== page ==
Fred forms in Atlantic

Weekend rains prompt flood watches, tornado hits Washington


Tropical Storm Fred formed over Labor Day weekend and has the potential to be a hurricane within the next three days; however, the National Hurricane Center expects the storm to remain far offshore with slow movement north until wind shear and cold water weaken the storm.

Fred is the sixth named storm of the season, and would be the second hurricane.

Storms closer to the coast brought heavy rainfall through Virginia and the Carolinas over the weekend, some areas receiving two to three inches of rain; some areas even reported five inches in a 24-hour period.

An additional two to three inches could fall on the coast of Virginia and North Carolina today, spurring flood watches along some creeks and water channels and flood warnings for areas with poor drainage, according to the National Weather Service (NWS).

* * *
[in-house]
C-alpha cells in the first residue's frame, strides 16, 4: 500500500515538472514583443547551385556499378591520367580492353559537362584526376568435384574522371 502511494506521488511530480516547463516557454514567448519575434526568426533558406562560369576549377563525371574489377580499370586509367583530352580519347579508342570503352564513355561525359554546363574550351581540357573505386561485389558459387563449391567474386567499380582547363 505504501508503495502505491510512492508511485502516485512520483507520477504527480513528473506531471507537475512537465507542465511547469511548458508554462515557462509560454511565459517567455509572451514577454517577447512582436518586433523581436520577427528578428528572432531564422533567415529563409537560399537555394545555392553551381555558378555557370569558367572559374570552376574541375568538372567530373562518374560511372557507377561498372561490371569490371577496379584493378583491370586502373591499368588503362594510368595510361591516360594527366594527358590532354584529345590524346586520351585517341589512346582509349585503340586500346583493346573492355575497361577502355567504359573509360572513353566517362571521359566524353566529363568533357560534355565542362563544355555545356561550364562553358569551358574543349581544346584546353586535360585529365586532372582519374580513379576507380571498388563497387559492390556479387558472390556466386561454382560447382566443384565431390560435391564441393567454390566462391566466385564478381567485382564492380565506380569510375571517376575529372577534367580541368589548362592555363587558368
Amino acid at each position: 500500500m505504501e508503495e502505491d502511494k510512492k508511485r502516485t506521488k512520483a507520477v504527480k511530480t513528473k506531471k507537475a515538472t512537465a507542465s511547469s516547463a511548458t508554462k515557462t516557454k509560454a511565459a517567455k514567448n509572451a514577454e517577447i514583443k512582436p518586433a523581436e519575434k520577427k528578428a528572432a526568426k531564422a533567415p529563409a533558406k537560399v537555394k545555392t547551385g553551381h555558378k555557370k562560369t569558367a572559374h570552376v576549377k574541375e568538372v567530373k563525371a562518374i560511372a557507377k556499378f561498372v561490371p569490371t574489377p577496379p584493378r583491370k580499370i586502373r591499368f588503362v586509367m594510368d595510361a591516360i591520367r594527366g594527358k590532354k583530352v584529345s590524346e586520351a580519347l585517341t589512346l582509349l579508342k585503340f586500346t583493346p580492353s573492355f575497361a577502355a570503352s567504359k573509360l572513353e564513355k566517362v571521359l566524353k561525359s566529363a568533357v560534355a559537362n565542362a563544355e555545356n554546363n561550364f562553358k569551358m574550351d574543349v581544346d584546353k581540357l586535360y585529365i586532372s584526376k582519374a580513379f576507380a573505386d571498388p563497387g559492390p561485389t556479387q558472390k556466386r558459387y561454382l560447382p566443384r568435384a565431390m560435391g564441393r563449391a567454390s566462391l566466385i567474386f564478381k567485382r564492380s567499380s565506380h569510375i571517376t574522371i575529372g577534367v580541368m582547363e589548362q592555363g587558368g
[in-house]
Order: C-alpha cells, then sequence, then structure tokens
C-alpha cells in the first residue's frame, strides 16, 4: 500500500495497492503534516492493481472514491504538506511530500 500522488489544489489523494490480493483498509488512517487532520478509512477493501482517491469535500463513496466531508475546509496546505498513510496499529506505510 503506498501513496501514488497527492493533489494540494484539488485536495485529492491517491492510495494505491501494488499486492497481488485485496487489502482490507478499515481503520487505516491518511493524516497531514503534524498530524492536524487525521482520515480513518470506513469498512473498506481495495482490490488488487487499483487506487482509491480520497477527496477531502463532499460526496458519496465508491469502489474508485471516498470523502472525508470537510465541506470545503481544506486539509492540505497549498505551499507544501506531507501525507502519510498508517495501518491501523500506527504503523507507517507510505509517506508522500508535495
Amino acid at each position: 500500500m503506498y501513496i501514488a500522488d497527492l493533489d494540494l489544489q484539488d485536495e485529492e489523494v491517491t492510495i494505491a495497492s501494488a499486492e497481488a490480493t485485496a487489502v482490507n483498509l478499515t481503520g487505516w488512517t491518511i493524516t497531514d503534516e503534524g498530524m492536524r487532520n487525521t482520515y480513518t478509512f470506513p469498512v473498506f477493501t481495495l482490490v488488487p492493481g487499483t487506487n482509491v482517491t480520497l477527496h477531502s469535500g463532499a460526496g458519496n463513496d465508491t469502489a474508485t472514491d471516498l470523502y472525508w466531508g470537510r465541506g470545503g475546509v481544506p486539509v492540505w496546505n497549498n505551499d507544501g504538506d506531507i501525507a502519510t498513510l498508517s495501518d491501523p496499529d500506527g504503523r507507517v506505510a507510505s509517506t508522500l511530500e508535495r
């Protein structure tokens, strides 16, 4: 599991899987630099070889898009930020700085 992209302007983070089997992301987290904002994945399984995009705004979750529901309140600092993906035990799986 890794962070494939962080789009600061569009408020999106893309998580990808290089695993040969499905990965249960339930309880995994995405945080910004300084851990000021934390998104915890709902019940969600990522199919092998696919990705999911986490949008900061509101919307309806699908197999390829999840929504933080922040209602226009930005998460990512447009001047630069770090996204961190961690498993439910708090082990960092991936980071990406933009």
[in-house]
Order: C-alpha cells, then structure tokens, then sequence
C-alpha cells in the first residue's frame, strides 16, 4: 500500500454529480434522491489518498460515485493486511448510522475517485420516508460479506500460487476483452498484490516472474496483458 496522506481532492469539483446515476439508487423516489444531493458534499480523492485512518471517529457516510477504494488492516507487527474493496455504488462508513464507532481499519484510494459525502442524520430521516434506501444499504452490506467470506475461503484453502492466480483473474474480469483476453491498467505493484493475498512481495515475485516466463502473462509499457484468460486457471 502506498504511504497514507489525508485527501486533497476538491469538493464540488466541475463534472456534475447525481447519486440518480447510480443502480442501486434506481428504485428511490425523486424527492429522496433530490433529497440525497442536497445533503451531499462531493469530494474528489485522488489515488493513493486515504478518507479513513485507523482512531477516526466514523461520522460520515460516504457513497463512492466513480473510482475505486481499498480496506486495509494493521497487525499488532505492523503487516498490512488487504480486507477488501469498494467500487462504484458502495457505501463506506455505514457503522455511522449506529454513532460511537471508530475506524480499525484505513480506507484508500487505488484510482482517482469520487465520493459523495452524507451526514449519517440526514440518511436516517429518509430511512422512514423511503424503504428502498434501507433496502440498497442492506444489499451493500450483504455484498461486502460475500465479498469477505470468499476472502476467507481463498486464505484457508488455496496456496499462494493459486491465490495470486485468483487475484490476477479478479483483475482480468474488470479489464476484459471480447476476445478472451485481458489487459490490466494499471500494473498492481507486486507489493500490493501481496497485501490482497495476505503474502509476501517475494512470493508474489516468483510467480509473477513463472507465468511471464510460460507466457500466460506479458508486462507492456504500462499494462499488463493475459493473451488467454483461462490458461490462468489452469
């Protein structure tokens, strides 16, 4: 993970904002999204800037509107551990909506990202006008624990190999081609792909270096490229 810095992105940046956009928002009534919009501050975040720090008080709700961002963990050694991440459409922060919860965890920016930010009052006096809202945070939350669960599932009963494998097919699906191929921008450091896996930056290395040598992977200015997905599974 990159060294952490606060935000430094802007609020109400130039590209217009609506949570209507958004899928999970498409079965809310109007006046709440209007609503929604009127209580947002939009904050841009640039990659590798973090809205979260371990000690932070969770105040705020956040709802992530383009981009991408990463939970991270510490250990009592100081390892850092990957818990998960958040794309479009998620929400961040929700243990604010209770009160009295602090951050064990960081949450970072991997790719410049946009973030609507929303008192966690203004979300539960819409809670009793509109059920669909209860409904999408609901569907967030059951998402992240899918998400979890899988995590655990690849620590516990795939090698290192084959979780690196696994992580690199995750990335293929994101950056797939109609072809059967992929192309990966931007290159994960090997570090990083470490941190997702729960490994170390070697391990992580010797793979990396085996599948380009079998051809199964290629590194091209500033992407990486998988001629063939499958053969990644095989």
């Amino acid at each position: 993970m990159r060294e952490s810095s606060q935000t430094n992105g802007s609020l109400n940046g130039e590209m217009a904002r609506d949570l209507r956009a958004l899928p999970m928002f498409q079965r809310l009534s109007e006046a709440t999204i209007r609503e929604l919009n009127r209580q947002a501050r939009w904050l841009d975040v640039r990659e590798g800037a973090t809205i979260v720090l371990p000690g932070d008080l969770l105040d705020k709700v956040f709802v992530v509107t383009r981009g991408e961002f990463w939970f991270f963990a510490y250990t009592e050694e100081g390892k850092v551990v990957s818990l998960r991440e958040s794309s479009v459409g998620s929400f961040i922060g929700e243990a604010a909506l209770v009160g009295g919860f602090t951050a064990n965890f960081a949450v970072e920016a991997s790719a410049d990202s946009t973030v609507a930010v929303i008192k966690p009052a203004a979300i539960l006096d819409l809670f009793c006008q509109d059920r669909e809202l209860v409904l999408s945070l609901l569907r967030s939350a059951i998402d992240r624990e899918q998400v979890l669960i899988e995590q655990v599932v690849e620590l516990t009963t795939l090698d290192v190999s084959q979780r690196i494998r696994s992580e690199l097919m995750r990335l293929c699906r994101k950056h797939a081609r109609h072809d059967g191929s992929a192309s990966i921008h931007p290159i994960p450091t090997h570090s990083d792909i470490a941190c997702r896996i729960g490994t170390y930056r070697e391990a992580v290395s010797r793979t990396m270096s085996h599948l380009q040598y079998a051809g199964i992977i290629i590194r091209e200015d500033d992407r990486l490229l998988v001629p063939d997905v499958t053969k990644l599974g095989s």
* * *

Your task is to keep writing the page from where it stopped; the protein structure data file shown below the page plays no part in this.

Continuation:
On the West Coast, a small twister dealt some damage to Enumclaw, Washington, Sunday, knocking down trees and causing power outages to 1,200 Puget Sound Energy Customers.

Roger Thompson of Puget Sound Energy said most customers had power restored within three hours, but about 90 customers needed extensive work that left their lights out until after 9 a.m. following the tornado at 4:30 p.m. the night before.

“It’s a bit unusual to get tornadoes out here,” said Thompson.

Only one or two tornadoes a year are formed in Washington, and for it to be in the western portion of the state is even more of a rarity, according to the NWS.

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